To register, visit TrainingConference.com.

ASTD Mobile Learning Certificate Series Comes to Alexandria Feb. 28 and March 1

Float’s Scott McCormick and senior developer Dan Pfeiffer will be facilitating the ASTD Mobile Learning Certificate program at ASTD headquarters in Alexandria, Va., on Feb. 28 and March 1.

As Chad Udell mentioned in a recent blog post, the two-day, hands-on workshop features the following information:

  • Intro to basic mobile learning concepts
  • Creation of a mobile learning strategy
  • Instructional design for a mobile learning effort
  • Calculating ROI of mobile learning
  • Creating mobile learning prototypes

And more!

Sandbox 1.1 Released to App Store

Sandbox iconDownload your update to Sandbox, our whitelist Web browser for iOS (iPhone, iPod Touch, iPad). Sandbox 1.1 now features downloadable, pre-configured files; the ability to set addresses, phone numbers and calendar dates as tappable; and friendly bookmark names (with emojis!).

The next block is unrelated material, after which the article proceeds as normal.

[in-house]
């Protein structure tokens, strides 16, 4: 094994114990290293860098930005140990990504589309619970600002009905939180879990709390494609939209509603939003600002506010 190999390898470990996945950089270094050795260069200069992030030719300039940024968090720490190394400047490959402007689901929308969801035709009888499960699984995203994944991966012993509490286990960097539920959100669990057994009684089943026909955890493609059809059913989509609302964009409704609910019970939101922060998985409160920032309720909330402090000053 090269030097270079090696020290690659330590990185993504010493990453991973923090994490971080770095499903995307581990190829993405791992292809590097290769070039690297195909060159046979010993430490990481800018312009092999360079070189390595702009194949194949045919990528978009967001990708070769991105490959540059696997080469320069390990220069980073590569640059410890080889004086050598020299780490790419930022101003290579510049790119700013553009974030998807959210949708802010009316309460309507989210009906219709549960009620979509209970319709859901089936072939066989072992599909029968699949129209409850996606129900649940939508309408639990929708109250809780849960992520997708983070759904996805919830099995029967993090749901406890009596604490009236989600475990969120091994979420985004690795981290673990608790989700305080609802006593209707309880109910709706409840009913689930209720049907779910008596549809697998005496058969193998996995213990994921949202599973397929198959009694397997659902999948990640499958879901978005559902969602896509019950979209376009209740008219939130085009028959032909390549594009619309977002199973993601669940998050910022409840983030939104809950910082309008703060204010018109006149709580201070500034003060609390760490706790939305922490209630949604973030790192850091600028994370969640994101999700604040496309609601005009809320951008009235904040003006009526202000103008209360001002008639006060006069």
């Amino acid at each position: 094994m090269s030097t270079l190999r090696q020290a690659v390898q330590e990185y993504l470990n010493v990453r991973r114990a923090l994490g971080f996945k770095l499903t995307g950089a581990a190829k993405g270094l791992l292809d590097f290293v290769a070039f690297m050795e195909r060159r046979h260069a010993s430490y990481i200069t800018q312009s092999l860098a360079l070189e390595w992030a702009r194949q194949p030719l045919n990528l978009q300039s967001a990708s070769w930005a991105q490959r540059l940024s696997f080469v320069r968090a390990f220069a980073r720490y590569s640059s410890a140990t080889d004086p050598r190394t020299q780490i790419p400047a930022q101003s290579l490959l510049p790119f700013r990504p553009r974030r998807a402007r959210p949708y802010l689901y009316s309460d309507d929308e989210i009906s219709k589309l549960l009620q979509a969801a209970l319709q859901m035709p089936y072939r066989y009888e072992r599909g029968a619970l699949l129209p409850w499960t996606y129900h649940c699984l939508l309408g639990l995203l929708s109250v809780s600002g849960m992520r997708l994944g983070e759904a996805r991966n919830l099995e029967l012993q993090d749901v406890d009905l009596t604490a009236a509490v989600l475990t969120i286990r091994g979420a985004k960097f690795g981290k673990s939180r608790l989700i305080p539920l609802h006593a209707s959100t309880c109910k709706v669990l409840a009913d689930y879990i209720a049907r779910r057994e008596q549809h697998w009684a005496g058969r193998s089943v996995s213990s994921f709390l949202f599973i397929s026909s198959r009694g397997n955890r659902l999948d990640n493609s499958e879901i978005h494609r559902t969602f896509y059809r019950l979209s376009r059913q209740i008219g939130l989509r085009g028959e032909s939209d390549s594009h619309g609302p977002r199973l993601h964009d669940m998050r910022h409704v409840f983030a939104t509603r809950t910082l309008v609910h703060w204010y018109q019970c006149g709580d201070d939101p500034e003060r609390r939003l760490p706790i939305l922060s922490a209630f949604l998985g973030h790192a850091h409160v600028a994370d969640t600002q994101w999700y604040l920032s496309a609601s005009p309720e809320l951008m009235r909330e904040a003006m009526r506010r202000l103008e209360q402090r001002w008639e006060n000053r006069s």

Sandbox is available in the App Store for $2.99 and is eligible for an educational discount.

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On February 11, 2013
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2 Responses to Budgeting for Social & Mobile Learning in a BYOD Environment

  1. Mohit Garg says:

    The framework – Corporate Liable, BYOD, BYOT – offered could also be mixed up, given the level of IT maturity of the organizations. What do you think?

  2. […] Budgeting for Social & Mobile Learning in a BYOD Environment … Our latest white paper looks at the factors involved. floatlearning.com/…/excerpt-budgeting-for-social-learning-an… […]